By Linda Childers
When Yolanda Smith, MSN, RN, CCRN, of Brooklyn, N.Y., started feeling low on energy, isolating herself from family and friends and feeling physically and mentally tired, it never occurred to her that she might be suffering from compassion fatigue.
“If someone had suggested at the time that I was under a lot of stress, I would have denied it,” said Smith, a former cardiothoracic surgery nurse who now operates Self Care Just For Me (selfcarejustforme.com) to help other nurses who are battling compassion fatigue. “Recovering from compassion fatigue doesn’t happen overnight. I had to learn how to set boundaries, change my eating habits and learn how to relax.”
Compassion fatigue often is described as the “cost of caring for others in emotional pain,” said Patricia Potter, PhD, RN, director of research for patient care services at Barnes-Jewish Hospital in St. Louis. Also known as secondary traumatic stress syndrome, compassion fatigue is characterized by deep physical and emotional exhaustion that results from caring for patients who are in severe emotional pain and physical distress. Although compassion fatigue and burnout are similar and can co-exist, Potter said they are distinctly different.
“Compassion fatigue refers to the profound emotional pain that occurs with taking care of seriously ill patients for long periods of time,” Potter said. “On the other hand, burnout is typically associated with increased workload and institutional stress that is not trauma-related and is marked by emotional exhaustion and job disillusionment.”
Compassion fatigue doesn’t mean a nurse stops caring about her patients. Most nurses who suffer from compassion fatigue give too freely of their emotions, Potter said. “Being a caregiver can be difficult and full of challenges,” Potter said. “In order to effectively battle compassion fatigue, nurses and other healthcare providers need to practice self-care.”
In 2009, Potter and her colleague Teresa DeShields, PhD, manager of psycho-oncology services at Barnes-Jewish Hospital, were approached by three nurse managers from oncology units at the hospital who were concerned about compassion fatigue among the nursing staff.
“We conducted a survey and found that burnout and secondary traumatic stress were high enough to warrant intervention,” Potter said. As a result of the survey, The Foundation for Barnes-Jewish Hospital funded a pilot program for oncology nurses to combat compassion fatigue and stress. Specifically designed for Barnes-Jewish Hospital, the program was first offered to oncology nurses. Later, it was rolled out on a hospitalwide basis to all employees.
Over the course of eight hours, the program, which is offered twice a month, teaches strategies to combat compassion fatigue.
[toggle title=”Strategies to combat compassion fatigue” load=”show”]1. Self-regulation: Discovering techniques to control your nervous system so that you can relax your body during stressful situations.
2. Intentionality: Reflecting back on why you became a caregiver. What Powers called “your personal creed.”
3. Professional maturation: Remembering the ways you contribute and the good you do.
4. Connection: Finding other caregivers you can talk to.
5. Self-care: Leaving work concerns at work and taking care of yourself.[/toggle]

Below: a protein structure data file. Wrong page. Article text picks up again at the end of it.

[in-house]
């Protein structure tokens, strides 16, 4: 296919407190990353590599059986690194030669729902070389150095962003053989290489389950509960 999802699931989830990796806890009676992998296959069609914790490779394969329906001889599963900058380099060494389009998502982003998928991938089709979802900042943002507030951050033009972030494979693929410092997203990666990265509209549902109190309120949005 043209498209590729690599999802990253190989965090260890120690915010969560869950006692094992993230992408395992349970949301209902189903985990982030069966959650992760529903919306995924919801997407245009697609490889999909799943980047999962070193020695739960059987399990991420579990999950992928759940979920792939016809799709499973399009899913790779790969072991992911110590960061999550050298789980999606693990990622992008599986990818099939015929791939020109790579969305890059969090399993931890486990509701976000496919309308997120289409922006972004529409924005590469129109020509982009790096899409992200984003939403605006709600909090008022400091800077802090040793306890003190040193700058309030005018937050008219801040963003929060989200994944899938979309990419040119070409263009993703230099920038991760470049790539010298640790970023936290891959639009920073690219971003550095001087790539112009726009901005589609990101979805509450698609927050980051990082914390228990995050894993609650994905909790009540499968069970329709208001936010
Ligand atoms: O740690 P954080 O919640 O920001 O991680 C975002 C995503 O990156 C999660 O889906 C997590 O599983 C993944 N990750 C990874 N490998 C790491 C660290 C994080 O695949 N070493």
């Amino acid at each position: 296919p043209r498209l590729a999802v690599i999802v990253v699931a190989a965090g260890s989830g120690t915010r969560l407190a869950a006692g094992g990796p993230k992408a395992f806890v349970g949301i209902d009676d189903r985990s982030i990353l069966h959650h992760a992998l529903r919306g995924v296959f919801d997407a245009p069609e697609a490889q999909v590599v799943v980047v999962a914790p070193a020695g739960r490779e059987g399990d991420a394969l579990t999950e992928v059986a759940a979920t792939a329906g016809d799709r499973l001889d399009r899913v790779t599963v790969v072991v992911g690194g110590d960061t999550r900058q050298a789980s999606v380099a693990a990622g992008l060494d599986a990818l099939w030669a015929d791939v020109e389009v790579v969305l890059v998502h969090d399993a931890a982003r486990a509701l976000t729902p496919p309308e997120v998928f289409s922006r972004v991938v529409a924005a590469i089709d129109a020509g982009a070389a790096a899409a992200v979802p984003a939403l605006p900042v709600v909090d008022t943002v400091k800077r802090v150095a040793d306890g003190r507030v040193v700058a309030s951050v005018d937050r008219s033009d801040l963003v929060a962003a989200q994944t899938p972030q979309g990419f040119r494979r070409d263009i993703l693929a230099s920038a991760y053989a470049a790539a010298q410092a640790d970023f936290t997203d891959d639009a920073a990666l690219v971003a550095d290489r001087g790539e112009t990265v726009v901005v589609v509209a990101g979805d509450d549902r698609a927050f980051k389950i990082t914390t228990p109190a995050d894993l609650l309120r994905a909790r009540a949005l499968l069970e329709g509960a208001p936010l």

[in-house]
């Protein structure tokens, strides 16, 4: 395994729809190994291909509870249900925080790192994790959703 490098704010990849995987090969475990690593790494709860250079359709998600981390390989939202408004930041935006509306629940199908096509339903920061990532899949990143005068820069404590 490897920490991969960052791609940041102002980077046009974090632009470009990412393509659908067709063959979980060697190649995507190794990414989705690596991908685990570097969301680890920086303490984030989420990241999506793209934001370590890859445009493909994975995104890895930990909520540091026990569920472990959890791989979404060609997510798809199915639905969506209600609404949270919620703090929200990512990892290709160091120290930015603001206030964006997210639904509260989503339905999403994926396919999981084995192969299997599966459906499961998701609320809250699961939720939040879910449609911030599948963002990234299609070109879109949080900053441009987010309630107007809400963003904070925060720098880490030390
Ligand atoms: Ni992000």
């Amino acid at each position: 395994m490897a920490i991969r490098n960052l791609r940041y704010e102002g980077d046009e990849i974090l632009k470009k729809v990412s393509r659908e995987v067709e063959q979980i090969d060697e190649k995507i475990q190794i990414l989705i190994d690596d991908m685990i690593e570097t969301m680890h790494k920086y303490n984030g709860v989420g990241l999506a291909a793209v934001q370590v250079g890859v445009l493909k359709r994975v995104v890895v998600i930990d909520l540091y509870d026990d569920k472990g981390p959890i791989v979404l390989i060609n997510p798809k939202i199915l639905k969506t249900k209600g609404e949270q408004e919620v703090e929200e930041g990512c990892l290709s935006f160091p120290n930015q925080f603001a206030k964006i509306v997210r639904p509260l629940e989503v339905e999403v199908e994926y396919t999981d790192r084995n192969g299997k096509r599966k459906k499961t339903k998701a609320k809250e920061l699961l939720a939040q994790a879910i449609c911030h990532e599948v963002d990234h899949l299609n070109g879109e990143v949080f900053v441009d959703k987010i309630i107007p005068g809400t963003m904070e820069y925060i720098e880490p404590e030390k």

For some nurses, the strains of long hours, staffing issues and caring for critically-ill patients can lead to job burnout resulting in physical, emotional and mental exhaustion.
“Over 40% of hospital nurses report burnout,” said LeAnn Thieman, CSP, CPAE-nurse, of Fort Collins, Colo. Realizing that nurses need to nurture their body, mind and spirit in order to avoid burnout, Thieman launched the SelfCare for Healthcare initiative (leannthieman.com) to help hospitals create a holistic, caring and inclusive environment that decreases staff turnover and improves patient outcomes.
“I developed a 12-month initiative that includes videos that challenge nurses to care for themselves, live presentations that teach self-care strategies, working with leaders to set retention goals and more,” Thieman said. “The program has resulted in a 16% decrease in the number of sick days taken by staff.”
As a nurse and executive recruiter, Kim Richards, RN, of Denver, quickly became aware of the demands placed on nurses that often resulted in high turnover. As a result, she founded the Self-Care Academy (self-careacademy.com), a comprehensive program designed to help caregivers take better care of themselves. “Constant stress can lead to burnout, compassion fatigue and nurses leaving the profession,” Richards said. “As nurses we have a tendency to over-give and then there is nothing left for us.”
Richards offers her Self-Care Academy workshops to nursing groups and hospitals and focuses on six self-care pathways — physical, mental, emotional, spiritual, relationships and choice.[pullquote]“A break can often help nurses to identify what aspects of their job are causing stress, and to address them with their nurse manager when they return.”[/pullquote]
“Optimal nutrition, adequate sleep, mindfulness, meditation and routine exercise are some of the better-known methods of self-care that we discuss,” Richards said. “But we also talk about beating burnout by cultivating healthy relationships, practicing positive self-talk and making healthy choices.”
For some nurses, Richards said, taking time off work can help with burnout.
“It can be helpful to get away and to look at how you got to the point of burnout,” Richards said. “A break can often help nurses to identify what aspects of their job are causing stress, and to address them with their nurse manager when they return.”
Linda Childers is a freelance writer.